Sourcing or hiring software developers or any IT and tech role in this globalized market is not always an easy task. The normal challenges of having multiple branches of technical expertise while having few tech-specific platforms is enough to frustrate any recruiter.

However, in the past year, these challenges have grown exponentially with the pandemic. More experts are needed to support employees work from home or even move the entire workforce to remote-only work indefinitely. 

According to Hiretual product data, software engineers and software developers is the most sourced role on our platform in 2020. In 2021, software engineers continued to top the list with searches for women candidates on the rise in new hot spots like Detroit, Cincinnati, and St. Louis.

In this article, learn how you can use Hiretual’s AI Sourcing to improve your engineering and developer hiring process.

Sourcing with Tech-Specific Filters

When it comes to AI Sourcing, the easiest way to find technical candidates is through your tool’s tech-specific filters.

These filters allow you to search profiles from Github, Stack Overflow, and Kaggle while showing you fields of expertise and coding activities. 

These are all platforms that encourage discussions and cooperation among technical engineers across the world:

Github: A cloud-based repository for open source code projects. Users can share their code or cooperate with other developers.

Stack Overflow: A question and answer site for programmers.

Kaggle: A platform specialized for data scientists.

After using the tech filters to locate your talent pool, use the general filters and fill in information about location, years of experience, diversity, or other filters based on your needs. For more tips, check out our guide to being a better technical recruiter

Sourcing with Targeted Companies Lists

The second way to gather a technical talent pool is to source candidates from your competitors or from top companies in the industry.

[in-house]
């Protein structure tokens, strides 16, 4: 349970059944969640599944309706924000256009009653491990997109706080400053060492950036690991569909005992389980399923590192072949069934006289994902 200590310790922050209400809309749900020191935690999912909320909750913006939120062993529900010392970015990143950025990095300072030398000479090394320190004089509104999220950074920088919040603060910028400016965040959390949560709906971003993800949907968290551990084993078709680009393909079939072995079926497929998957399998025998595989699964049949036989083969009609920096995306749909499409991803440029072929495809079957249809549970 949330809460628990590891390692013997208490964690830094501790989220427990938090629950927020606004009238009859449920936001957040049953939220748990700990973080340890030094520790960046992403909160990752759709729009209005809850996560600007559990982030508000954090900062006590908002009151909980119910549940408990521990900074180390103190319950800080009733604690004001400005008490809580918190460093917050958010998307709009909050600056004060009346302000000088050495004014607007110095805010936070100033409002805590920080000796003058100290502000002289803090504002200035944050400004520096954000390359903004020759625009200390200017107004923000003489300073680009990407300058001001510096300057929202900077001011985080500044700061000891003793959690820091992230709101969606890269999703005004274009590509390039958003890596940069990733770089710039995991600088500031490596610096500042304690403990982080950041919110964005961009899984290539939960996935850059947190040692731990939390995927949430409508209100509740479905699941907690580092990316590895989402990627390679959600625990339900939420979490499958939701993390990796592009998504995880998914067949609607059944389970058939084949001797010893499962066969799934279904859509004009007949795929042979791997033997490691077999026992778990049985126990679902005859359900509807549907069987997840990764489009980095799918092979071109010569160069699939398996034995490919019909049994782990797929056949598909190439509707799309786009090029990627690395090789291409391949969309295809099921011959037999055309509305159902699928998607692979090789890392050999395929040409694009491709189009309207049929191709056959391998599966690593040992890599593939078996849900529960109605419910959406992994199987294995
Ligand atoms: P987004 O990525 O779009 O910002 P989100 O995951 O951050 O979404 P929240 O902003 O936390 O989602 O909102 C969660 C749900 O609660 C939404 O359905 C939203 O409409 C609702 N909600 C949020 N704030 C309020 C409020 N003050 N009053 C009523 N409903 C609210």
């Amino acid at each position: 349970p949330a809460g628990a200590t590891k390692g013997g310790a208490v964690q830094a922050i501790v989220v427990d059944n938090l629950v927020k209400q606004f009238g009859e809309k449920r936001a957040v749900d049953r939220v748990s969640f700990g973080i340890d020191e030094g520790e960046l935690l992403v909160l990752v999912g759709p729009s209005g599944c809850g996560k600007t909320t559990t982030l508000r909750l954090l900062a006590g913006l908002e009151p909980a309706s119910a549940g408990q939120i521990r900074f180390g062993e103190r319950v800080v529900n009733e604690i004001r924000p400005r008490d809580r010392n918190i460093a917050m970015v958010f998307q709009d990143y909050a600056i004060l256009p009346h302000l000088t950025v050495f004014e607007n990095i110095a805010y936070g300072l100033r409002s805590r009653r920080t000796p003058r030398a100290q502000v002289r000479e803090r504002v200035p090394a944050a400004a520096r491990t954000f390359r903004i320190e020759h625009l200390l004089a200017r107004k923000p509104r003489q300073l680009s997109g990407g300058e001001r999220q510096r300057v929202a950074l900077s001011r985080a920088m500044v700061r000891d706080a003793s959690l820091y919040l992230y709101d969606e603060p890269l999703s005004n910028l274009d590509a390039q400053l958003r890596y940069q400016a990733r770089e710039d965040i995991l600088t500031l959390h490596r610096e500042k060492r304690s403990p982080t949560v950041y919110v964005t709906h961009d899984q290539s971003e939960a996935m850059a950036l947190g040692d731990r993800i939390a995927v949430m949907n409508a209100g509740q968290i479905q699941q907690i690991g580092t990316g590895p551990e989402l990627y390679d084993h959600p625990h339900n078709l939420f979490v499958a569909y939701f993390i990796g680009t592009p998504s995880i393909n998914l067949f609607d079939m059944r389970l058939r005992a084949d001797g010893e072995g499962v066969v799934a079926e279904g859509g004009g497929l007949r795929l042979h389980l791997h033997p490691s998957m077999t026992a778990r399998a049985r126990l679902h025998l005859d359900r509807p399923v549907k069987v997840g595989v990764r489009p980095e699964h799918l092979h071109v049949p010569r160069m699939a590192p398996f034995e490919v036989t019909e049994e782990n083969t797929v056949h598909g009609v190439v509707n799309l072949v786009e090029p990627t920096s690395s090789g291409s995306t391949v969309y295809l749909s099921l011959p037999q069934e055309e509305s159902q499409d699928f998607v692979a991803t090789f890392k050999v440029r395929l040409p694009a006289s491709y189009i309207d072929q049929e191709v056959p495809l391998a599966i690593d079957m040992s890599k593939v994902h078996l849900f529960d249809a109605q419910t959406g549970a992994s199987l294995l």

Your ideal candidate is out there! They might just be working at another company. 

Generating lists of your competitors and leading businesses in the industry may help you find candidates who have worked or are currently working there.

You can combine your company search with other tabs and filters. Just keep in mind, if you choose to start your search in tech-specific platforms, your talent pool for candidates from targeted companies could be narrowed as users from these platforms may not list their companies in those profiles.

Analyze Hiretual’s Profile Insights

After building out a search with our tech-specific filters, you’re ready to review a list of the most relevant candidates to your search query who have an online presence on GitHub, Stack Overflow, or Kaggle.

Insights from these platforms are displayed on technical profiles so you can easily view a summarized list of your candidate’s repositories without the hassle of searching through a site that isn’t built for recruiters. 

You can also view additional insights to see how actively your candidate contributes to open source projects and the programming languages they are most proficient in. Hiretual sorts these contributions in the form of Coding Activity or Impact Levels. Candidates are categorized into the following tiers so recruiters can easily get an understanding of how they contribute to these platforms.

Unranked: 0 stars 

Intermediate: ⭐️ – ⭐️⭐️

Contributors: ⭐️⭐️⭐️ – ⭐️⭐️⭐️⭐️

Master: ⭐️⭐️⭐️⭐️⭐️

💡 Pro Tip

Read our guide to sourcing candidates on GitHub for best practices when identifying and engaging with developers on the platform. 

Do Not List Too Many Mandatory Skills

While a high-level developer may have studied multiple programming languages, try not to list too many mandatory skills.

In an AI Sourcing engine, your candidates are sorted based on how relevant they are to each mandatory skill you input. This means that the more skills you input, the more likely you will end up having candidates who are not qualified for the role because they do not have strong proficiency in the main skill you’re trying to target. 

Take this example 🔎  If you’re looking for a developer who’s an expert at Javascript with some proficiency in Elm or Rust, strong Javascript candidates may be pushed lower and lower in the candidate list or may not be in the pool at all if their Elm or Rust experience is limited. 

Leverage the preferred skills section to input skills that would be nice to have but that are not absolutely necessary. You may also try using the keywords filter at the bottom of the page to target keywords that candidates use in their profile descriptions but are not listed in the skills section of their profile.

Let’s Find Your Tech Team Together

If you’re not a customer and ready to increase the quality of your talent pool, check out our pricing plan or contact our sales team today to get started.

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